Builders’ merchants should be aware of how fraud may affect their business, and steps they can take to avoid it.


Builders’ merchants must always be vigilant. Scams and fraud have always – and will always – take place in business, but by remaining aware of the risks and knowing the signs of fraud, the risk can be minimised. Builders’ merchants software can also assist you with fraud prevention.

Fraud doesn’t just affect your business directly. The indirect impact of fraud can also be significant. Even if you aren’t the party that has to deal with the costs of fraud, you may still suffer from a damaged reputation and even lose loyal customers over the issue. One of the most common types of fraud that indirectly impacts builders’ merchants is identity fraud. For example, the fraudster calls up the builders’ merchant and places an order for products, claiming that they represent a well-known local builder that has a trade account with the merchant. The company gets sent the bill and the fraudsters can pick up the products. This is done in a number of ways. First, many trade accounts only require payment at the end of the month, so fraudsters can easily collect items without having to pay for them. Second, they may visit the merchant for a small order and then collect other, more expensive items that the company is yet to pick up. This practice can cost businesses hundreds of pounds, and reflects badly on the merchants.


Avoiding identity fraud

Ensure that you implement some form of identity check when trade customers place orders, come to collect them or arrange delivery. This may be some form of verification code, or another company identifier. Bear in mind that the internet makes it easy for fraudsters to gain hold of company information and even staff addresses and personal details. Unless the caller is using a number that matches your records and you are confident in their identity, you may wish to ask them to confirm the order via email. From here, you can check that they’ve used a legitimate company email address.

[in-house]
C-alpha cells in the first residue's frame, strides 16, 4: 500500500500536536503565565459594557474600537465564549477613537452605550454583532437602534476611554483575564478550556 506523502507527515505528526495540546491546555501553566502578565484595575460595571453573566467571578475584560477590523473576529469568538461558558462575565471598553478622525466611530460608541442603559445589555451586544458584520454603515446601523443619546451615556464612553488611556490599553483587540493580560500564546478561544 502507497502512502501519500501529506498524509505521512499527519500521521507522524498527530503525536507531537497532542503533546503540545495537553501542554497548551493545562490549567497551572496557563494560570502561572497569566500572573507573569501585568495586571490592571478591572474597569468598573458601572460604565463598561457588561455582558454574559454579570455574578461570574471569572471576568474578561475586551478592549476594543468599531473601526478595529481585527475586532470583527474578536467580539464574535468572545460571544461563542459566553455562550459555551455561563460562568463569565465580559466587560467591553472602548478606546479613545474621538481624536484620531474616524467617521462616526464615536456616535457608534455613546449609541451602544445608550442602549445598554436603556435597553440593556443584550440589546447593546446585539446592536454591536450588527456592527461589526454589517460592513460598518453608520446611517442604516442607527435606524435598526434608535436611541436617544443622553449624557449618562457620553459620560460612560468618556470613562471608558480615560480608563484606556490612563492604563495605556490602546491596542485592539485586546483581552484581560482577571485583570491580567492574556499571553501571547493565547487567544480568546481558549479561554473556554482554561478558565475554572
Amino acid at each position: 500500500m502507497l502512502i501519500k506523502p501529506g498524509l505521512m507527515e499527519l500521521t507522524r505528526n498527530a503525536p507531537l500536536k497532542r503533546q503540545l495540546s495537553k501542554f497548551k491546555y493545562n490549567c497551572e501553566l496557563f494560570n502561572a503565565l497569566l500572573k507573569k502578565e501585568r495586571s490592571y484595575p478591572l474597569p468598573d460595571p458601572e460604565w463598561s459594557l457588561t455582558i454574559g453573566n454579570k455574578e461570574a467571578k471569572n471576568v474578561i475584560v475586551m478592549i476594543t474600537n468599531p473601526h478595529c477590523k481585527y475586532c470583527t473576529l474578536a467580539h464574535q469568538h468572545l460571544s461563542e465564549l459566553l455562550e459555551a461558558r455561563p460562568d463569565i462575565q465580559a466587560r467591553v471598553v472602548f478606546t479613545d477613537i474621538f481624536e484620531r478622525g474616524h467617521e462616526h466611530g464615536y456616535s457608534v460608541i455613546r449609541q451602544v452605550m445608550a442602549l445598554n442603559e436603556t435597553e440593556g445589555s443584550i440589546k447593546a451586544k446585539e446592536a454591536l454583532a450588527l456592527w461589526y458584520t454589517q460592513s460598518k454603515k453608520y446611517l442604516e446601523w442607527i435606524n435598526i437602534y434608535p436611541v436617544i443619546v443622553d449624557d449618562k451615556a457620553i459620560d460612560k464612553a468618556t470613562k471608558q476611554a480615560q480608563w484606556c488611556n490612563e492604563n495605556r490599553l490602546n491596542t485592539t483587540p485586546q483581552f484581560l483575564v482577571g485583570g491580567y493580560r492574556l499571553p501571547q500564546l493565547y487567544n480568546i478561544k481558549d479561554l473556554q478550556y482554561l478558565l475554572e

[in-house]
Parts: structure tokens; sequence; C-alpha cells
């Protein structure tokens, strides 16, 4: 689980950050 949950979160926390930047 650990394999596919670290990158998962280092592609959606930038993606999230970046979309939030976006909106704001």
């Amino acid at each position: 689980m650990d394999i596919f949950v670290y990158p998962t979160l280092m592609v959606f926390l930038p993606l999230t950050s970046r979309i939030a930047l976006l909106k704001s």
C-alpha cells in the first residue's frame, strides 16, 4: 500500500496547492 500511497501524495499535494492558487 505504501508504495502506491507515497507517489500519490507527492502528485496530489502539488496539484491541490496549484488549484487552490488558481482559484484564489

This approach was taken by a Jewson’s employee in 2014. A caller had claimed they were from the highways department of the local council and needed to hire tools for a job. Once the confirmation email never arrived at the merchant, the employee called up the council to check the validity of the order. He was right to be suspicious, and promptly contacted other merchants in the area to make them aware of this scam.


The role of builders’ merchants software

While software alone cannot eliminate fraud, it can reduce the chance of it occurring. First, sending out confirmation emails automatically upon each order will immediately let companies know if a fraudster has bought or ordered products using their trade account. Alternatively, save company identification codes or other identity details within your client database, and ask for confirmation of these codes before accepting an order over the phone, via email or in person. 

Always double-check that trade orders are being made from a legitimate source. Don’t be afraid to ask for identification when items are collected by representatives from a company that you don’t recognise or haven’t served before. Restrict delivery to verified addresses, or perhaps the billing address only – where applicable.

Find out more about the many functions of Trader point-of-sale software, and give us a call if you’d like to learn more about how to prevent fraud as a builders’ merchant.